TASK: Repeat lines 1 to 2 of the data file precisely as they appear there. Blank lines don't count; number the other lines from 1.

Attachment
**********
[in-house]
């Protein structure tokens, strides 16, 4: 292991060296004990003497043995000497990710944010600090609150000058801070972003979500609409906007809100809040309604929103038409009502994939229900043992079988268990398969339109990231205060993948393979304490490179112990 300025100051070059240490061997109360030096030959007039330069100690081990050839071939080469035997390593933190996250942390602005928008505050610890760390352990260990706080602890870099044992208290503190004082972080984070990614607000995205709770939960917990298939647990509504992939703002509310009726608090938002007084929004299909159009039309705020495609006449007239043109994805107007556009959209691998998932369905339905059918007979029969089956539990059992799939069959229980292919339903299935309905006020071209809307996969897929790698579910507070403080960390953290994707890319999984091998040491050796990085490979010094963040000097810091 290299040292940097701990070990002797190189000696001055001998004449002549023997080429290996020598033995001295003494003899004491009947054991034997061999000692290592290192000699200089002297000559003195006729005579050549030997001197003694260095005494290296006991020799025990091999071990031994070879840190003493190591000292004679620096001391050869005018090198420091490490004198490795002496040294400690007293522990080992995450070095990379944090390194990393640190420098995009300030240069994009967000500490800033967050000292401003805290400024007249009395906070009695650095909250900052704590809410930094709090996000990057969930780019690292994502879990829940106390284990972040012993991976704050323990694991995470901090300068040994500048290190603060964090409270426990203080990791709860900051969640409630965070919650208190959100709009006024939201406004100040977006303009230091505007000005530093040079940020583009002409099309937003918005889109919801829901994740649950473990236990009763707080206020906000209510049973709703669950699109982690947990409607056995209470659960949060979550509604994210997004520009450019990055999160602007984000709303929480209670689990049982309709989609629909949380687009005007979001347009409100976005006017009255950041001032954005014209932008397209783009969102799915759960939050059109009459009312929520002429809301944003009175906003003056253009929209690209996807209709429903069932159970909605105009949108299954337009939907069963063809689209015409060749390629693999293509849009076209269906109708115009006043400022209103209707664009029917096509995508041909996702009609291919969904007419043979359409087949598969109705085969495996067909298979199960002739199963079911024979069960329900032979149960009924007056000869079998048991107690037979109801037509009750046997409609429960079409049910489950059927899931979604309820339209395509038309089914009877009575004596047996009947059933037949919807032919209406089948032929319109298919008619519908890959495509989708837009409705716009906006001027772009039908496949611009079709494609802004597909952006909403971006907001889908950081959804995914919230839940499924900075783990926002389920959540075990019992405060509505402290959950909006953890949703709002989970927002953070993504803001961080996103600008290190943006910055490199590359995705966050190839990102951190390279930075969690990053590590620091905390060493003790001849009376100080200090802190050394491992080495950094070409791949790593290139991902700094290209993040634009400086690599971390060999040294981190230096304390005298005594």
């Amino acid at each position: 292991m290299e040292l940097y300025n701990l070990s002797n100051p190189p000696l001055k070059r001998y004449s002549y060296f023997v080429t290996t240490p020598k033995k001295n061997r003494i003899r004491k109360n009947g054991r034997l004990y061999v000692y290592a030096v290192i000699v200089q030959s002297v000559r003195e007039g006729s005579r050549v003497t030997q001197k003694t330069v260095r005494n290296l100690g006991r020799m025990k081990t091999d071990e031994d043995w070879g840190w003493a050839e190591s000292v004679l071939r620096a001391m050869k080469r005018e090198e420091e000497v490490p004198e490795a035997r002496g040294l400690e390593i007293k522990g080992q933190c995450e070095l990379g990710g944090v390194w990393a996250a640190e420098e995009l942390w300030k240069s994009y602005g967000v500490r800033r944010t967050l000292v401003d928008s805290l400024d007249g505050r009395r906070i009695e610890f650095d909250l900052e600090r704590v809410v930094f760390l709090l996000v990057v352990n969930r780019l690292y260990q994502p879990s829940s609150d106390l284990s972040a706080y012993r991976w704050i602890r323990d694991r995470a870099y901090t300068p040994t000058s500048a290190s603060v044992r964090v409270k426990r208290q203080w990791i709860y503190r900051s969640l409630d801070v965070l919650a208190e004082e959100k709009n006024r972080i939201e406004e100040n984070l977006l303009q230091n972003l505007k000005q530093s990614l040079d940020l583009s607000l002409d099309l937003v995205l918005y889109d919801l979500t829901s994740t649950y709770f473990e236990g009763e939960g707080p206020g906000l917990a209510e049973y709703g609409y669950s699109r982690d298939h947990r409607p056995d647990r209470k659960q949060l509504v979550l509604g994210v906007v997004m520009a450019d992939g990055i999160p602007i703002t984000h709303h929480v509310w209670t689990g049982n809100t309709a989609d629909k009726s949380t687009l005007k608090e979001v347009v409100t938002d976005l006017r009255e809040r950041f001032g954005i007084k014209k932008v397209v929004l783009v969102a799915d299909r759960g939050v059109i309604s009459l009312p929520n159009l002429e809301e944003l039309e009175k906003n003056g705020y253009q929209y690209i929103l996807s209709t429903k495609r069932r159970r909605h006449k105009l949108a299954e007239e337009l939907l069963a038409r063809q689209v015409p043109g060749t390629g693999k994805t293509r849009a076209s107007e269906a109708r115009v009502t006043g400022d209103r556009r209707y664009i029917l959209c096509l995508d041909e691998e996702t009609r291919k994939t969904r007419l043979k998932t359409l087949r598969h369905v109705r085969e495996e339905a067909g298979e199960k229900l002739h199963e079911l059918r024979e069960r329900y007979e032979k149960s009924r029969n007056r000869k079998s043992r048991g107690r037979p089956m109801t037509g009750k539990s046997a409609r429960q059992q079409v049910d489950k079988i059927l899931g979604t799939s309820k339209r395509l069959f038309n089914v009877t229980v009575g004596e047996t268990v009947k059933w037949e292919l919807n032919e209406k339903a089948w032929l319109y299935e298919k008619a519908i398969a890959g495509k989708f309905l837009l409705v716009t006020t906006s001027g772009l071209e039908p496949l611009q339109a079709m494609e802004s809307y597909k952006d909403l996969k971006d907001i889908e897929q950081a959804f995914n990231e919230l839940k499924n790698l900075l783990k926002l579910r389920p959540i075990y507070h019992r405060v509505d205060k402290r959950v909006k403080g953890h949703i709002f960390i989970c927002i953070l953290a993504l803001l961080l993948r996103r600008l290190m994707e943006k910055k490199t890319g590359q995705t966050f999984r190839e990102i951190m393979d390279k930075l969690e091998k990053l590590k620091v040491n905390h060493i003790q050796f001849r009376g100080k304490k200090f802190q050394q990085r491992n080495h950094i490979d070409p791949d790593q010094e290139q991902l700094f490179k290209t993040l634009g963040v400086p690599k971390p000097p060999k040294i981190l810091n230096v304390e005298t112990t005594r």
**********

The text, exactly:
[in-house]
């Protein structure tokens, strides 16, 4: 292991060296004990003497043995000497990710944010600090609150000058801070972003979500609409906007809100809040309604929103038409009502994939229900043992079988268990398969339109990231205060993948393979304490490179112990 300025100051070059240490061997109360030096030959007039330069100690081990050839071939080469035997390593933190996250942390602005928008505050610890760390352990260990706080602890870099044992208290503190004082972080984070990614607000995205709770939960917990298939647990509504992939703002509310009726608090938002007084929004299909159009039309705020495609006449007239043109994805107007556009959209691998998932369905339905059918007979029969089956539990059992799939069959229980292919339903299935309905006020071209809307996969897929790698579910507070403080960390953290994707890319999984091998040491050796990085490979010094963040000097810091 290299040292940097701990070990002797190189000696001055001998004449002549023997080429290996020598033995001295003494003899004491009947054991034997061999000692290592290192000699200089002297000559003195006729005579050549030997001197003694260095005494290296006991020799025990091999071990031994070879840190003493190591000292004679620096001391050869005018090198420091490490004198490795002496040294400690007293522990080992995450070095990379944090390194990393640190420098995009300030240069994009967000500490800033967050000292401003805290400024007249009395906070009695650095909250900052704590809410930094709090996000990057969930780019690292994502879990829940106390284990972040012993991976704050323990694991995470901090300068040994500048290190603060964090409270426990203080990791709860900051969640409630965070919650208190959100709009006024939201406004100040977006303009230091505007000005530093040079940020583009002409099309937003918005889109919801829901994740649950473990236990009763707080206020906000209510049973709703669950699109982690947990409607056995209470659960949060979550509604994210997004520009450019990055999160602007984000709303929480209670689990049982309709989609629909949380687009005007979001347009409100976005006017009255950041001032954005014209932008397209783009969102799915759960939050059109009459009312929520002429809301944003009175906003003056253009929209690209996807209709429903069932159970909605105009949108299954337009939907069963063809689209015409060749390629693999293509849009076209269906109708115009006043400022209103209707664009029917096509995508041909996702009609291919969904007419043979359409087949598969109705085969495996067909298979199960002739199963079911024979069960329900032979149960009924007056000869079998048991107690037979109801037509009750046997409609429960079409049910489950059927899931979604309820339209395509038309089914009877009575004596047996009947059933037949919807032919209406089948032929319109298919008619519908890959495509989708837009409705716009906006001027772009039908496949611009079709494609802004597909952006909403971006907001889908950081959804995914919230839940499924900075783990926002389920959540075990019992405060509505402290959950909006953890949703709002989970927002953070993504803001961080996103600008290190943006910055490199590359995705966050190839990102951190390279930075969690990053590590620091905390060493003790001849009376100080200090802190050394491992080495950094070409791949790593290139991902700094290209993040634009400086690599971390060999040294981190230096304390005298005594």